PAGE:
I’ve been refining and refining this for months to get it just how I want it, and it’s now spot on so I thought I’d share. I was inspired by the ideas from @brianjking and @tmatheussen in relation to Github updates,so I went on a mission to make it work the way I wanted.
I wanted to be able to update my configuration from my local machine and push it to Github, or to be able to update my configuration on Github and pull the updates. I wanted to do it all from within HA.
I also wanted to be able to Upgrade HA from the touch of a button, and restart it properly too (I can’t be the only one that ‘restart service’ in the config panel isn’t reliable for, right?)
Firstly, you have to have your Github configured with SSH to negate having to log in each time you push an update.
Secondly, you have to work on the concept that the tracked files that are on Github are the master files. This negates problems with ‘fast-forward’ merges and things getting stuck. Basically every time you ‘pull’ from Github it will overwrite your tracked files on your machine. This has the added bonus that if you balls up your config locally, you can just pull it back to how it was (except for un-tracked things like secrets).
Thirdly, if any of your bash_scripts have ‘sudo’ in them, you have to add entries to your /etc/sudoers file so that HA can run them. You can add specific commands so that only the commands you specify with sudo will work without a password, if anybody tries any funny business using any other commands a password will still be required.
I ended up with this:
Switching on maintenance mode disables various notifications I have for when I reboot the machine and things. There’s an alert so I can’t accidentally leave it on. Restart HA does exactly what it says on the tin, but uses ‘sudo systemctl restart…’ rather than the internal restart mechanism. Reboot Node-zero does a ‘sudo reboot’ (Node-zero is the name of my Pi).
Upgrade HA and restart does a ‘sudo apt-get update && sudo apt-get upgrade -y’ to get the Pi up to date, then it runs the custom_UI script to pull the latest version of that, then it pulls the files from Github that I have reconfigured for any breaking changes, then it updates HA, then reboots the machine.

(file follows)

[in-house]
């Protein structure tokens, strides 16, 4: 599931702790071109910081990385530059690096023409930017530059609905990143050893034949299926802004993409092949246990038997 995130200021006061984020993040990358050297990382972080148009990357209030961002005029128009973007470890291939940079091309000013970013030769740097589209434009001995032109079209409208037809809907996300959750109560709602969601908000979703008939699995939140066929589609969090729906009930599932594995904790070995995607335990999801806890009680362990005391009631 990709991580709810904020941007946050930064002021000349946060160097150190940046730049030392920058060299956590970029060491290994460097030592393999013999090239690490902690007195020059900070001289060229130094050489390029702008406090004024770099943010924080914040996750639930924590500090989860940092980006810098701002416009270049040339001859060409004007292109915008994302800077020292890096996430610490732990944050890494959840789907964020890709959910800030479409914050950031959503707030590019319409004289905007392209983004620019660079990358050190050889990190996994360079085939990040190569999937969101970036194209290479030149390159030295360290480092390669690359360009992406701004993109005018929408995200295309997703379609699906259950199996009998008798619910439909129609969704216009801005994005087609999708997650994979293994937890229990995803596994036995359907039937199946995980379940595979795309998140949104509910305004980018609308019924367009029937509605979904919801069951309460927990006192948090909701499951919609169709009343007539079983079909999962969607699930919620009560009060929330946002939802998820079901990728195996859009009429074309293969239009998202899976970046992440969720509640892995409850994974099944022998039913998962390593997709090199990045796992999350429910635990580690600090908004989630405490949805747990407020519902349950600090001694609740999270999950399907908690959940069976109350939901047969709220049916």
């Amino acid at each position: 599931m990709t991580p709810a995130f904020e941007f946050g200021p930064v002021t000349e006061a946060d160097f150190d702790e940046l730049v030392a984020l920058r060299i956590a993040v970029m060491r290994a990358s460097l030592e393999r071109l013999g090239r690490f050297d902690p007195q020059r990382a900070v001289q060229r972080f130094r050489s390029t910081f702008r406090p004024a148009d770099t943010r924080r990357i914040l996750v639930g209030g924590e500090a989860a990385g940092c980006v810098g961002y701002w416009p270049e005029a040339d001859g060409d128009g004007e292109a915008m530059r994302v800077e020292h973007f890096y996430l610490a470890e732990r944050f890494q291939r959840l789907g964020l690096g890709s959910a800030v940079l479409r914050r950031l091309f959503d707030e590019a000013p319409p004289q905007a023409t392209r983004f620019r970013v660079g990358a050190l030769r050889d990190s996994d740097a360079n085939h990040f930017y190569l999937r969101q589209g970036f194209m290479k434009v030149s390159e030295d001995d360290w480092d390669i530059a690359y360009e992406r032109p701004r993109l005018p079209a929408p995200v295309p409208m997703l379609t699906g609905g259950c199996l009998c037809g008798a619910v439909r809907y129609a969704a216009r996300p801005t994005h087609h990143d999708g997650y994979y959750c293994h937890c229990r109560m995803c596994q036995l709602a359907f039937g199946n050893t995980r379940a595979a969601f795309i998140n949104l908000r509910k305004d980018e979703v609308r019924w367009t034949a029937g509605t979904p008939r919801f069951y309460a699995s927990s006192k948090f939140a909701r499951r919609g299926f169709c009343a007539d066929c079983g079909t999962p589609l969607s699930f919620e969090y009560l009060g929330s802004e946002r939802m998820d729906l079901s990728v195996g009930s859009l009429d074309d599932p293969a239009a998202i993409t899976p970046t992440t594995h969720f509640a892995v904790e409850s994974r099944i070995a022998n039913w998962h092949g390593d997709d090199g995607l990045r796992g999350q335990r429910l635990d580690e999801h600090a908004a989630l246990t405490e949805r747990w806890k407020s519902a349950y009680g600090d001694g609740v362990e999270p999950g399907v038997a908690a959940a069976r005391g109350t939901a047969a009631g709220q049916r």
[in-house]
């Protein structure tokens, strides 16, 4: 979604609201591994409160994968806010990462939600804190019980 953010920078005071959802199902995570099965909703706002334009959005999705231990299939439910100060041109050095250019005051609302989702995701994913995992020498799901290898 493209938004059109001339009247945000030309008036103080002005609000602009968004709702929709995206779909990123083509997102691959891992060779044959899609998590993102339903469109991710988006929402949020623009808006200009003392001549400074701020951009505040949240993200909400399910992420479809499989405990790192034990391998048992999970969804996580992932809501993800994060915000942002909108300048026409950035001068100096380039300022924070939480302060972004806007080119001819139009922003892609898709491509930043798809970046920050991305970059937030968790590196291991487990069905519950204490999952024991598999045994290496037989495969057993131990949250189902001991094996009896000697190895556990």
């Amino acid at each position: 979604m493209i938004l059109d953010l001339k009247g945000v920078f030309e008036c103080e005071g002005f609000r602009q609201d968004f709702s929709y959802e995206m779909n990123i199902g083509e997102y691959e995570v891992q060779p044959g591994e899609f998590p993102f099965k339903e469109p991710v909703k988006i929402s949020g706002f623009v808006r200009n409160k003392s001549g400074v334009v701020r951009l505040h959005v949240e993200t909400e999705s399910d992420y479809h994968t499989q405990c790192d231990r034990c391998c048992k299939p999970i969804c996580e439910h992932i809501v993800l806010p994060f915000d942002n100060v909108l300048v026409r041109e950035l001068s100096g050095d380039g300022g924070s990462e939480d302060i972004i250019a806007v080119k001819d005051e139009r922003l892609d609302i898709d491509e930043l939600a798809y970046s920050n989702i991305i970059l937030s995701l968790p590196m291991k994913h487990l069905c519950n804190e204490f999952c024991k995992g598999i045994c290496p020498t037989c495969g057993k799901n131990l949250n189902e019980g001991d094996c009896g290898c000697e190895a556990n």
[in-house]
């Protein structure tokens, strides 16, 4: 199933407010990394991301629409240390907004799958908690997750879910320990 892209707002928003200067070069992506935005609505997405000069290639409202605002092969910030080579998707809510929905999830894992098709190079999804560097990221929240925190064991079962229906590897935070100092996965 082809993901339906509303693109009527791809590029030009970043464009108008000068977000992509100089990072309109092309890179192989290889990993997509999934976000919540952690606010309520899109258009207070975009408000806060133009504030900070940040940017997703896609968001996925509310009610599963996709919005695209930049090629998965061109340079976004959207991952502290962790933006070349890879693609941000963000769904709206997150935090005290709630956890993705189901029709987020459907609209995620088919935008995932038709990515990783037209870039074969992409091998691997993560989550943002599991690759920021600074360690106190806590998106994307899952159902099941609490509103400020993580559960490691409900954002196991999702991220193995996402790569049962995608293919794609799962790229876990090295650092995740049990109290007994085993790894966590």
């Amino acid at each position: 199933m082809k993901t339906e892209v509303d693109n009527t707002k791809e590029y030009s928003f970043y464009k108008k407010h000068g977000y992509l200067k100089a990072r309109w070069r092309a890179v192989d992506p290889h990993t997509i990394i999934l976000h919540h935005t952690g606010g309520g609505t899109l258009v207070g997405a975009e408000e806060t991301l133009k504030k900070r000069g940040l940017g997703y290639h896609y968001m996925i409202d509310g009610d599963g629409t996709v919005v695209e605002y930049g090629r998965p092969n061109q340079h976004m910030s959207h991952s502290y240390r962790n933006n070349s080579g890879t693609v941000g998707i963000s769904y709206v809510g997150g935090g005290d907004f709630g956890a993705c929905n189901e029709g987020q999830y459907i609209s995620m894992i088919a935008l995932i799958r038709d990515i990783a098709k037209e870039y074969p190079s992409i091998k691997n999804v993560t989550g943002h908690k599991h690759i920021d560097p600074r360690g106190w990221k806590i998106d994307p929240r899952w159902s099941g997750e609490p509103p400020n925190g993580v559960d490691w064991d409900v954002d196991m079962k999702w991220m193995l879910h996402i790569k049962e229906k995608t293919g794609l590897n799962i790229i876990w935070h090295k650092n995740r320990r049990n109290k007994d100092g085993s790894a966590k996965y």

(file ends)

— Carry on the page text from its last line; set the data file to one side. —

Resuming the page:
Pull from Github and restart does exactly what it says on the tin.
If I reconfigure on my local machine, I can type my commit message in to the input text and press Push to Github. It then uploads my current local config to a branch on Github called upload. I get a persistent notification that I am now at this point because this is the most dangerous bit. I now have to go to Github (handy weblink included) and create a pull request from upload in to master. Once that’s done (verified by Travis CI) I can delete the upload branch and hit Pull from Github and restart to sync the two repo’s back together. The script will not run if the commit message is blank because Github won’t accept it - you know if you’ve accidentally done this because you won’t get the persistent notification. The default text is ‘push from local’
My master branch is protected so I can’t edit it for the reasons above - the only way I can change the files on master is to merge a pull request that has been verified with Travis_CI
Then dropbox is configured as per the guide, and pressing Sync Dropbox does exactly that and saves all of my config (secrets and all!) to my dropbox account.
I’m going to put together a full noob-friendly guide for all this at some point, but for those that can work it out all the files are on my Github.
The maintenace package is in packages/virtual_devices/maintenance and the bash_scripts are in extras/bash_scripts).
Hope this helps some people.